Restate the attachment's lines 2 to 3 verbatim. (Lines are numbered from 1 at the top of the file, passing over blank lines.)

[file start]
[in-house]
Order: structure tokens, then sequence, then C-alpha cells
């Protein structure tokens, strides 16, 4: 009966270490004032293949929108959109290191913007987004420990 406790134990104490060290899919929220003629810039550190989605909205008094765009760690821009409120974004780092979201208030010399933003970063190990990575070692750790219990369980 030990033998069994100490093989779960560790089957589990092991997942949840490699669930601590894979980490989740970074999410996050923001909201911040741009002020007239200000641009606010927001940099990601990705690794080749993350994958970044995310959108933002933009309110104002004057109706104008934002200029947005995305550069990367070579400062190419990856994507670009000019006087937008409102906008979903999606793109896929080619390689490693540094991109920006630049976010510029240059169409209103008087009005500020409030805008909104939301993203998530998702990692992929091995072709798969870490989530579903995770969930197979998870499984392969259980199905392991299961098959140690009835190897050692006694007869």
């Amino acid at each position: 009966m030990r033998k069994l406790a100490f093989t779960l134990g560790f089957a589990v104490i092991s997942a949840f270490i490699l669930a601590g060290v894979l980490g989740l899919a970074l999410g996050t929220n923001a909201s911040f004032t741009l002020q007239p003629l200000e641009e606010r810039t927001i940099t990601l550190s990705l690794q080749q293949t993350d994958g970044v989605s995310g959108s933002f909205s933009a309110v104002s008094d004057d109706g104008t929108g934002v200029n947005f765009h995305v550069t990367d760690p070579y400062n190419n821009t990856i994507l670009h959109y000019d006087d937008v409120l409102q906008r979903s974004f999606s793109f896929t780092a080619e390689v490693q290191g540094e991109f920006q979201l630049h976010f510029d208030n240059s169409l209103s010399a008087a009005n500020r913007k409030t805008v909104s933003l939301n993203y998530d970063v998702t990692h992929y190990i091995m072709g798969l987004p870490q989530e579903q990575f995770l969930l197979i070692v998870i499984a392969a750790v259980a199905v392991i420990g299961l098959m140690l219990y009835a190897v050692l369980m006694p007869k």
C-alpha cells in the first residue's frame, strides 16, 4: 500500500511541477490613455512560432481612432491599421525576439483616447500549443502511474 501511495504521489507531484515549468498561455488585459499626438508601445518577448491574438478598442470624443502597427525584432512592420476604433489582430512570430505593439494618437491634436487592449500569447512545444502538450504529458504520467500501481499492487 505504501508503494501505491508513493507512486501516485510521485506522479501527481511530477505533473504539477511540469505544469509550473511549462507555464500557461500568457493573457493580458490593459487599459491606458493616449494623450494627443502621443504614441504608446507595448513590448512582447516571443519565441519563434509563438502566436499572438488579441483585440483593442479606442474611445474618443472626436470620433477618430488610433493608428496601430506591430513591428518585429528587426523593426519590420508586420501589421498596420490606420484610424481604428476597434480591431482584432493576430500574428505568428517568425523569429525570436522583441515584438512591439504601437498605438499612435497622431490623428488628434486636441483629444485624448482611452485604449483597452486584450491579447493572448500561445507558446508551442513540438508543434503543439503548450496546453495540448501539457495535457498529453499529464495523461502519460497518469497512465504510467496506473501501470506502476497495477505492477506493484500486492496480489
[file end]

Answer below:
Order: structure tokens, then sequence, then C-alpha cells
């Protein structure tokens, strides 16, 4: 009966270490004032293949929108959109290191913007987004420990 406790134990104490060290899919929220003629810039550190989605909205008094765009760690821009409120974004780092979201208030010399933003970063190990990575070692750790219990369980 030990033998069994100490093989779960560790089957589990092991997942949840490699669930601590894979980490989740970074999410996050923001909201911040741009002020007239200000641009606010927001940099990601990705690794080749993350994958970044995310959108933002933009309110104002004057109706104008934002200029947005995305550069990367070579400062190419990856994507670009000019006087937008409102906008979903999606793109896929080619390689490693540094991109920006630049976010510029240059169409209103008087009005500020409030805008909104939301993203998530998702990692992929091995072709798969870490989530579903995770969930197979998870499984392969259980199905392991299961098959140690009835190897050692006694007869």